A similar point is made by the GSCC in the case of CT (CST, 2007f). Given the legal expertise, court/tribunal experience and professional standing of barristers, the social worker is facing a formidably equipped adversary as they attempt to have the GSCC decision overturned. This is highlighted by looking at the CST decisions. The CST found in favour of the GSCC in eight hearings, thereby endorsing the decision not to register a prospective social worker or to remove someone who was already registered. The social worker’s appeal was allowed in the other six cases. Of the six successful appeals, four of the social workers had representation. Of the eight cases in which the appeal was dismissed, two were paper hearings. In the remaining six, only one social worker had representation, the other five representing themselves unsuccessfully. These figures would suggest that professional representation is of benefit to the social worker, and that if they enjoyed the same access to counsel as the GSCC, their chances of success would be increased. The problem of self-representation has been noted by the CST. The Tribunal, in the case of Skervin, was concerned about the social worker’s lack of legal expertise and was ‘particularly mindful of the Appellant’s difficulties in representing himself’ (CST, 2008a, point 4). Likewise, the Tribunal, in the case of Adu-Darko, noted that ‘It was apparent to the Tribunal that he has been and remains seriously disadvantaged by the complexity of the legal process’ (CST, 2006c, para. 18). Nevertheless, it would also appear to be the case that the chances of a successful appeal are relatively high, with six out of the fourteen appellants winning their case, although it may also be that those proceeding to the CST were those with the strongest cases, and this may not in itself indicate that a similar percentage of original Registration or Conduct Committee decisions would be successfully appealed.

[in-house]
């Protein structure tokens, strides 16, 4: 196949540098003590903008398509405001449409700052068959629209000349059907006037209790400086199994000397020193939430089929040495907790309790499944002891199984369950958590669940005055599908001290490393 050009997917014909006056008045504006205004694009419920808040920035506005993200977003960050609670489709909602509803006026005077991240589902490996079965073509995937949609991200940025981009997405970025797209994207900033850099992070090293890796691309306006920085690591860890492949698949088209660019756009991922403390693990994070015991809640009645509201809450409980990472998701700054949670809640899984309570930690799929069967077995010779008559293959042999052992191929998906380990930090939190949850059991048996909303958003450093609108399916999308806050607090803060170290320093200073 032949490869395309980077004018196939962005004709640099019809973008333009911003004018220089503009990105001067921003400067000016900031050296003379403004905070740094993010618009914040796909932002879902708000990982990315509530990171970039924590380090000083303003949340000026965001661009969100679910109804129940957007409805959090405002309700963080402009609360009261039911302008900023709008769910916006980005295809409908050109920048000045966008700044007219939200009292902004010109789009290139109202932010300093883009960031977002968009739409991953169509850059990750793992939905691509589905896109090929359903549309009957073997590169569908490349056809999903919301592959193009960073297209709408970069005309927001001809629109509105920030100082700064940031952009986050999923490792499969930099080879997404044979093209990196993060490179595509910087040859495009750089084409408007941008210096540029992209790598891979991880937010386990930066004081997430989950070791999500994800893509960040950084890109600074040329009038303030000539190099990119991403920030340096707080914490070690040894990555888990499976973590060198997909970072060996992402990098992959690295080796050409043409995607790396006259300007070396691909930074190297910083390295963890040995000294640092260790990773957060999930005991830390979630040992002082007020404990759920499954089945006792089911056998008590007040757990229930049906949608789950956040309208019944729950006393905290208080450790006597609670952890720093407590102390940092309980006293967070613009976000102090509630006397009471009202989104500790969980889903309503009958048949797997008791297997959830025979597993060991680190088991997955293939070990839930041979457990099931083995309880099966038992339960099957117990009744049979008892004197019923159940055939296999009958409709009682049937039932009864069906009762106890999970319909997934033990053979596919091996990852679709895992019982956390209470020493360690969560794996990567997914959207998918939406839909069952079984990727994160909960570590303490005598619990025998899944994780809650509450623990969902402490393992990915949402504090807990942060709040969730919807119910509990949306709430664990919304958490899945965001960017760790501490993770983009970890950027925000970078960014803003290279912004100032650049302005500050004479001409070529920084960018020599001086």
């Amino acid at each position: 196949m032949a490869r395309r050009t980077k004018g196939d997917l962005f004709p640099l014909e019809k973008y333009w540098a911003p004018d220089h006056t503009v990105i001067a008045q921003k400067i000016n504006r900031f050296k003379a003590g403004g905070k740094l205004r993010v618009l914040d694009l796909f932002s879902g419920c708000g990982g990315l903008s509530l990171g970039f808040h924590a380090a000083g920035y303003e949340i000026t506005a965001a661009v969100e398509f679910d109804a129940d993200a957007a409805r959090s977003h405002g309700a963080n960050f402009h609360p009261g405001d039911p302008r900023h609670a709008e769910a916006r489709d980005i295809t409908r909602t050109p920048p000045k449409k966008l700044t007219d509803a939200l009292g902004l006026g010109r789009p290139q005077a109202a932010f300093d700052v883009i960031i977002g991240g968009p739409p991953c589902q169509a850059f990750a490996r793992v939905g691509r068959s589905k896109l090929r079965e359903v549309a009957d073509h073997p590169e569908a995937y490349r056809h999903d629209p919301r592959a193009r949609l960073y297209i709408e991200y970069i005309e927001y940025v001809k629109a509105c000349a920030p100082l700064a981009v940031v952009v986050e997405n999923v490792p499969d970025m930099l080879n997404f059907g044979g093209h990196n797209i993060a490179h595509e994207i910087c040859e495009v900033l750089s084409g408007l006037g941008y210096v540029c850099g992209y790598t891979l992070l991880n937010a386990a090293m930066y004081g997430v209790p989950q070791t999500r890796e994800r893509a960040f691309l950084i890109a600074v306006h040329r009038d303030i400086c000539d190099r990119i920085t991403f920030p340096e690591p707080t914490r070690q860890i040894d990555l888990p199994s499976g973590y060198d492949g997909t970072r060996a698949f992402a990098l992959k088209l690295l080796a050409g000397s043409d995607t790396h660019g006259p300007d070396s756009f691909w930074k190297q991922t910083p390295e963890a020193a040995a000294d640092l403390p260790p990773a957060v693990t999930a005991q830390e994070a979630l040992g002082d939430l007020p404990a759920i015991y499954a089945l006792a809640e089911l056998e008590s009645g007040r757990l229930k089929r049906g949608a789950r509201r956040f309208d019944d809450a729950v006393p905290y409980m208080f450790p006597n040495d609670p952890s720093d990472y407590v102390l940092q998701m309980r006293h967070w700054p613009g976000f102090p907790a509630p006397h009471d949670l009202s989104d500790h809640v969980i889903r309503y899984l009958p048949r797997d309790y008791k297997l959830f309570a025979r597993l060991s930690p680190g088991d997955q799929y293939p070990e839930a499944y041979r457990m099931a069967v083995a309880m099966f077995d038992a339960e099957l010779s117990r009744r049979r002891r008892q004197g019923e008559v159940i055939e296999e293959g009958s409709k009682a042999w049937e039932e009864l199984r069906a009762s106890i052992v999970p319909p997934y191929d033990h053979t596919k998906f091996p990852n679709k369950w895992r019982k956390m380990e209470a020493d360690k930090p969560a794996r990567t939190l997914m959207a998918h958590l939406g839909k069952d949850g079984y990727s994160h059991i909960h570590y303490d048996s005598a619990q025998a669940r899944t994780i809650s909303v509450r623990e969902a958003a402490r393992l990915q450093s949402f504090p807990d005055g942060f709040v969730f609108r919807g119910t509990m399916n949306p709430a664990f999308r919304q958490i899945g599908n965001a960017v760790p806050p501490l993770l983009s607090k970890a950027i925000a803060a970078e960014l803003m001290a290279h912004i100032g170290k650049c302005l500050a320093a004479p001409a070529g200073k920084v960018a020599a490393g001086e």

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Health and non-disclosure